Current issue

Vol 3, No 1 (2020), page 108-116

Effect of drying method on compressive strength of straw-based thermal insulations

Olivér Fenyvesi, Dániel Csanády


Most of the thermal insulations in the construction industry market based on fossil raw material or need a huge amount of production energy. Nowadays, sustainable thermal insulation products are more popular, and the demand for these products on the market is increasing. Some of them reach the main material properties of artificial ones but usually not all. Today the reaction to fire is another big challenge in this field. In many cases, producers use chemicals that can increase fire resistance, but on the other hand, increase the environmental impact of insulations too. It is also hard to find a binder which provides proper mechanical parameters and durability and is environmentally friendly too. During our scientific research on environmentally friendly thermal insulation materials, which is running for 4 years, we found that silicate-based adhesives meet many of these criteria mentioned above. In this article, the mechanical properties of straw-based insulation bonded with silicate binder were investigated. The effect of conventional and microwave drying on compressive strength were compared to found the optimal hardening process of binders. During the experiments, straw was applied in a natural state, natural stem length distribution and without microstructure and surface modification. The used binder is a simple silicate-based binder (potassium silicate) without any modification agent. Conventional drying needs a longer time, and during it, many cracks form in the early age of the hardened binder. It is because of shrinkage and the differences in the rigidity of the binder along its cross-section. Besides, the straw stems swell when exposed to moisture (from binder), and after drying they shrink, which decreases the quality of the bond between stems and binder. The microwave drying evenly heats the various points of the specimen, so it is not generated such big differences in shrinkage. The contact between stems and binder are also better. Due to these effects, the microwave dried specimens reached the limit required for step resistance, and they had three-time higher average compressive strength than we got by the conventional drying of the same raw material.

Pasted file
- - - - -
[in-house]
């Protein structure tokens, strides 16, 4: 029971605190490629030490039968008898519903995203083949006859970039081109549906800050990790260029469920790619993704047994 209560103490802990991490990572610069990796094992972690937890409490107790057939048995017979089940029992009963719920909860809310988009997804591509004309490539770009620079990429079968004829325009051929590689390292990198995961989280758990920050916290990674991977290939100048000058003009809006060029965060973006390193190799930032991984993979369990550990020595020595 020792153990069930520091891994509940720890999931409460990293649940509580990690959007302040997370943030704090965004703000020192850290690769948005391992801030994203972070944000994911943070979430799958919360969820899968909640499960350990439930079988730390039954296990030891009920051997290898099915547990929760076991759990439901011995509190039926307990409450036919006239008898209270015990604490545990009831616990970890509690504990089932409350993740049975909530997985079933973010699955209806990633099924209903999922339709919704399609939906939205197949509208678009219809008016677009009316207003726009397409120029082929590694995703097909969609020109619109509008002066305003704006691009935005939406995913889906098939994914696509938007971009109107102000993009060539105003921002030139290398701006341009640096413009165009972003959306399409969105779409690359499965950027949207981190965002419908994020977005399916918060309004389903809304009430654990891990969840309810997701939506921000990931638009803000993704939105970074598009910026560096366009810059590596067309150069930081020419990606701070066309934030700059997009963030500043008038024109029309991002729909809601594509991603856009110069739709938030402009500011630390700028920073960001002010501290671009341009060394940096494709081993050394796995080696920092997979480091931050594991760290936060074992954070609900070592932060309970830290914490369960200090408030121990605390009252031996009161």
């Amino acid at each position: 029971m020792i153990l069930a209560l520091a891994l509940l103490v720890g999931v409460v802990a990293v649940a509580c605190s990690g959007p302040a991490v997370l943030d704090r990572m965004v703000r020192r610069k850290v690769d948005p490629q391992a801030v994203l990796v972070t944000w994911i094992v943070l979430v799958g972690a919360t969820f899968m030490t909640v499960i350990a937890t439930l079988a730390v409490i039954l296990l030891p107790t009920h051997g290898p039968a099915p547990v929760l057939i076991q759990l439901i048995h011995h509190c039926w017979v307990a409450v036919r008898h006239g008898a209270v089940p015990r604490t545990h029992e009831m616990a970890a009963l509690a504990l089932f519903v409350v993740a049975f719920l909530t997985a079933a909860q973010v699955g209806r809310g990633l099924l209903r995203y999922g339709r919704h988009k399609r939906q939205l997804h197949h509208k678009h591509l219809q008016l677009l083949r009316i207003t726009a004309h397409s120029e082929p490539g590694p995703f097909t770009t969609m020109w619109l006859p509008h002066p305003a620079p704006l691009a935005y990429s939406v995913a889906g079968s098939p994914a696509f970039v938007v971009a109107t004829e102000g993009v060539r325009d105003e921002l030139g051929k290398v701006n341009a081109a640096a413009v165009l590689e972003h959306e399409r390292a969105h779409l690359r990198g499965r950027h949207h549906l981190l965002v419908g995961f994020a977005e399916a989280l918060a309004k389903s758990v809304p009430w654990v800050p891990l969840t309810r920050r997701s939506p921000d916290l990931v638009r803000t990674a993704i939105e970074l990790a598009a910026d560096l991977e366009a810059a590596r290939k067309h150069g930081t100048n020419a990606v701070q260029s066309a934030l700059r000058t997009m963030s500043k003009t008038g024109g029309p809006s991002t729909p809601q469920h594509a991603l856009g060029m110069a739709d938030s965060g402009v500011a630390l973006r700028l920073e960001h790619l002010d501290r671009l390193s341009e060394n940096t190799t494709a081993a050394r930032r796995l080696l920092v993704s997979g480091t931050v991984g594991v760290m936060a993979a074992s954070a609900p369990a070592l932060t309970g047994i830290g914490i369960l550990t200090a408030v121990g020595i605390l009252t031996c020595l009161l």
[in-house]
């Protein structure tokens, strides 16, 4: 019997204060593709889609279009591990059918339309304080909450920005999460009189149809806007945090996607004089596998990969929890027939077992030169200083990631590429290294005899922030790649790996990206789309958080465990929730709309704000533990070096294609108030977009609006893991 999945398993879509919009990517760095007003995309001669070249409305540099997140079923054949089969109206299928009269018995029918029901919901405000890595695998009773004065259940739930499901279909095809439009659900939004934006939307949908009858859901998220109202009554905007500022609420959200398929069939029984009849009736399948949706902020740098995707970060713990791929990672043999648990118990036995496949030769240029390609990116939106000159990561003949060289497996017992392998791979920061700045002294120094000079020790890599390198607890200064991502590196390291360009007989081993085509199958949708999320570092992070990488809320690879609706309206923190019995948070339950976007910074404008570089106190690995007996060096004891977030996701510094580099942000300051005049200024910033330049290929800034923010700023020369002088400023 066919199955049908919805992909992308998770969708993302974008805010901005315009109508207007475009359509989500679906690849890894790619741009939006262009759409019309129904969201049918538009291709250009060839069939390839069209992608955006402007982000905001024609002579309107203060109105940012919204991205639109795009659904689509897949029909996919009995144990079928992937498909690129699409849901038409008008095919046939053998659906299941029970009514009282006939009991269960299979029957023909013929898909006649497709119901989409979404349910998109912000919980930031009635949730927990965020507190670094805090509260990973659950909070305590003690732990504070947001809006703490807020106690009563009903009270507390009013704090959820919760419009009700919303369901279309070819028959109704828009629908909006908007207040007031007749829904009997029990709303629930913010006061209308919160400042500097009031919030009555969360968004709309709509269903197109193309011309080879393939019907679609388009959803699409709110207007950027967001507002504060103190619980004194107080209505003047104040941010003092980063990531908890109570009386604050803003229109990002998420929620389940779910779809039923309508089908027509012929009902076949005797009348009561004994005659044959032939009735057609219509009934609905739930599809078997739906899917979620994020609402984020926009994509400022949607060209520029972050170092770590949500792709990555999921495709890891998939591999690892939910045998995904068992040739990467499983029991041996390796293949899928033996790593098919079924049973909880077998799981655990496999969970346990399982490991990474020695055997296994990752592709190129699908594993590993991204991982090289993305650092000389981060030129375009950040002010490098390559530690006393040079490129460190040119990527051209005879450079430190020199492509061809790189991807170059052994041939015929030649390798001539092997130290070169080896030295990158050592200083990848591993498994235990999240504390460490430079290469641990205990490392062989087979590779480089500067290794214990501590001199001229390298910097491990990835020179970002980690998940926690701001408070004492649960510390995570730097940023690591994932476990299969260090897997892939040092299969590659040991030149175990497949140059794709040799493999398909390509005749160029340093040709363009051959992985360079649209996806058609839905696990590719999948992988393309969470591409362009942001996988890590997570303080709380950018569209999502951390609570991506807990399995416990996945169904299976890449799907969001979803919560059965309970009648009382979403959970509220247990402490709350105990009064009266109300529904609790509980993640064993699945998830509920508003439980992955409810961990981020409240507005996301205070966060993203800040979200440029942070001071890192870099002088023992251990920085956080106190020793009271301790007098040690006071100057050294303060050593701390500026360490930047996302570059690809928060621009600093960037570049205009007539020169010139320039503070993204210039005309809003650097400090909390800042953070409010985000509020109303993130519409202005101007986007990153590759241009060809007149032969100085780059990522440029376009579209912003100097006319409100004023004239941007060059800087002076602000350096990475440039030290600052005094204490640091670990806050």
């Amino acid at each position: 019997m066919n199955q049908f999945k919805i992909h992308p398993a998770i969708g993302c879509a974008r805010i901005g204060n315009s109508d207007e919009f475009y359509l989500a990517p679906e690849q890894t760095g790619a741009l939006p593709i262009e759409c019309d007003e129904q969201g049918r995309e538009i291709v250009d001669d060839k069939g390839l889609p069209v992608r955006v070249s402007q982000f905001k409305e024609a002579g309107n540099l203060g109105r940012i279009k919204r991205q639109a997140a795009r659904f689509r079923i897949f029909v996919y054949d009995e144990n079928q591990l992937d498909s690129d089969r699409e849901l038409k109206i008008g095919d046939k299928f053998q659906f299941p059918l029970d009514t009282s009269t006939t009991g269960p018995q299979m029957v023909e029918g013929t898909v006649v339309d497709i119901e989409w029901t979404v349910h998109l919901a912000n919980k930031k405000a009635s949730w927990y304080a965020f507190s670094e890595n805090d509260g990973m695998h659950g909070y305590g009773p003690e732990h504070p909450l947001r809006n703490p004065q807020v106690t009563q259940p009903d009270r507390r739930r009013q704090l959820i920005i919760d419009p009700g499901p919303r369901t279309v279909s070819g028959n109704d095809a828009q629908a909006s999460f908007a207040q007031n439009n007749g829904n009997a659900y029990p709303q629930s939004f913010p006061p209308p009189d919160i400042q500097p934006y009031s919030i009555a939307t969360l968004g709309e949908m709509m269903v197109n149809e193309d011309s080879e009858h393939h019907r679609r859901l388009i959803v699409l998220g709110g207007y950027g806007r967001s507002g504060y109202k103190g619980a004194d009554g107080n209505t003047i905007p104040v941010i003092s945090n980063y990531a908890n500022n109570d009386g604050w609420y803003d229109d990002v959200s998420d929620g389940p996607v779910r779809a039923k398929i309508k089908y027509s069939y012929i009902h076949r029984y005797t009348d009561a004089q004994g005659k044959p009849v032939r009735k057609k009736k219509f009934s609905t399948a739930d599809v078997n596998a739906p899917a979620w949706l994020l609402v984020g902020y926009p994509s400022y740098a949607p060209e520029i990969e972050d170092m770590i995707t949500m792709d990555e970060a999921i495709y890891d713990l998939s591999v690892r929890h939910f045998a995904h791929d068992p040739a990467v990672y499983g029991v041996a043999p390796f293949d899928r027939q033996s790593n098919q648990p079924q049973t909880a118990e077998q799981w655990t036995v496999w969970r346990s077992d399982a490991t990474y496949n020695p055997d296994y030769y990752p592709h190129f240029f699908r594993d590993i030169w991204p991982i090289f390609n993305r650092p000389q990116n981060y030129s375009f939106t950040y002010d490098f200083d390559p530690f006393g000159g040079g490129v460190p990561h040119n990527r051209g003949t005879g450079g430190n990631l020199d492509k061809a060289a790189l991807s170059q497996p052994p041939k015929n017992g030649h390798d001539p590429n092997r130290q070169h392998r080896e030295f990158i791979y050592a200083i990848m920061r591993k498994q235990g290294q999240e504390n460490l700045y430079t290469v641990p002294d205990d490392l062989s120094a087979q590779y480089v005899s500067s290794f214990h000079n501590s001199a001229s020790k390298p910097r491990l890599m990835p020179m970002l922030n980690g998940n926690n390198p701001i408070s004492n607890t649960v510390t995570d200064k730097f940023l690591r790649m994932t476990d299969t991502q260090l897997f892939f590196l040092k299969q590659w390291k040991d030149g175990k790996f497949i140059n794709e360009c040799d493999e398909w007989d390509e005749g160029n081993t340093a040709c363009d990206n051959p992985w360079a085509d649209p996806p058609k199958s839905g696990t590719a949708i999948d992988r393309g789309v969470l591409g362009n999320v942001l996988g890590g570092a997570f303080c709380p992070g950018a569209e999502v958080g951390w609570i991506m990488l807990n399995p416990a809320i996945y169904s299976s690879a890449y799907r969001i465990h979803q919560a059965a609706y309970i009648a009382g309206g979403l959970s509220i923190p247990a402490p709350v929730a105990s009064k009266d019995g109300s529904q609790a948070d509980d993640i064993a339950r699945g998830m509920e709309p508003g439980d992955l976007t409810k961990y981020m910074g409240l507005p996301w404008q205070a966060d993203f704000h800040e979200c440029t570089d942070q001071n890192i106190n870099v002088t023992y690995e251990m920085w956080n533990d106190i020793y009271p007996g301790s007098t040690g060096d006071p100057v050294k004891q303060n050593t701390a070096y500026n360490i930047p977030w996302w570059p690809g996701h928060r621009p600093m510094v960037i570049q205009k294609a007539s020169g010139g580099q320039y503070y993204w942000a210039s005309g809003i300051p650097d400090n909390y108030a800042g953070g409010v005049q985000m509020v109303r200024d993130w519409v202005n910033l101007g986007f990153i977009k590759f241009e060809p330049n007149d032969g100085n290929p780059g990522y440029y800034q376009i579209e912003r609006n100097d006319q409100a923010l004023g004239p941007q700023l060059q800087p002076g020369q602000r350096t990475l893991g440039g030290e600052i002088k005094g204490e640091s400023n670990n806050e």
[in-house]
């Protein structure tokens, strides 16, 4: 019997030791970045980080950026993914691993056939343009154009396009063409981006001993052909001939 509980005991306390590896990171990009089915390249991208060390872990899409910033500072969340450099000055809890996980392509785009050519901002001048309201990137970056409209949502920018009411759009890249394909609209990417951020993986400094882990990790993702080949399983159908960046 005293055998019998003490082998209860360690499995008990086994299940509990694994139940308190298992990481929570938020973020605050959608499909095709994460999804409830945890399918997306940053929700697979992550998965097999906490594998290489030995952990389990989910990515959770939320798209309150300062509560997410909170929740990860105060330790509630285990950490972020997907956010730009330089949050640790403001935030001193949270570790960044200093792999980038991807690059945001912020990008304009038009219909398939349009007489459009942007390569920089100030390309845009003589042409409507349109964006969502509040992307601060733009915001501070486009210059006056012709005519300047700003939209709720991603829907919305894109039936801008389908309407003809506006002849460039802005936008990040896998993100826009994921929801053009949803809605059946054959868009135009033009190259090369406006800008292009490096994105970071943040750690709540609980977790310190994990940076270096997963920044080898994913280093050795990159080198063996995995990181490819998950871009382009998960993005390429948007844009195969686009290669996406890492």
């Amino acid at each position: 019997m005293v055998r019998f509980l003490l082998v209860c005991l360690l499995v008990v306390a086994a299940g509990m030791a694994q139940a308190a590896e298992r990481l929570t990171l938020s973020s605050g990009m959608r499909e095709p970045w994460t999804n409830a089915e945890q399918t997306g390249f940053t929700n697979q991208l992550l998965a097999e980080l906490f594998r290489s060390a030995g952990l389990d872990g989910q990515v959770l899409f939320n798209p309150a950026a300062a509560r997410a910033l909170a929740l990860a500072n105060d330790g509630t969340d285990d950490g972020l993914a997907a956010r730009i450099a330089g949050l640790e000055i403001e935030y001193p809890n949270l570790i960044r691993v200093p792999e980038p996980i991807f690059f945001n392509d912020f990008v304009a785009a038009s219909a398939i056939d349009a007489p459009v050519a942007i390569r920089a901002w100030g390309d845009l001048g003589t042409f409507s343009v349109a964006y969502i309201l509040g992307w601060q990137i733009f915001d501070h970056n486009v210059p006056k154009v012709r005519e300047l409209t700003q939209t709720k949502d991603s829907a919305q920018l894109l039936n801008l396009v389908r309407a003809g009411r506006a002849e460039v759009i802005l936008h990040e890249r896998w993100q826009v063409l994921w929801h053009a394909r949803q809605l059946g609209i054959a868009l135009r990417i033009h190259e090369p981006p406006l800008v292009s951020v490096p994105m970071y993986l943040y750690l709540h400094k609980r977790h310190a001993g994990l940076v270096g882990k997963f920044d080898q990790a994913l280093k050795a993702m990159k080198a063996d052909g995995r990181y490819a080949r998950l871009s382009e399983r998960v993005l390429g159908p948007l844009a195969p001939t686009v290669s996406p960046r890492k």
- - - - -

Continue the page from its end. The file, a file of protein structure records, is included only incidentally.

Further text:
Straw, thermal insulation, compressive strength, microwave drying, sustainable material.

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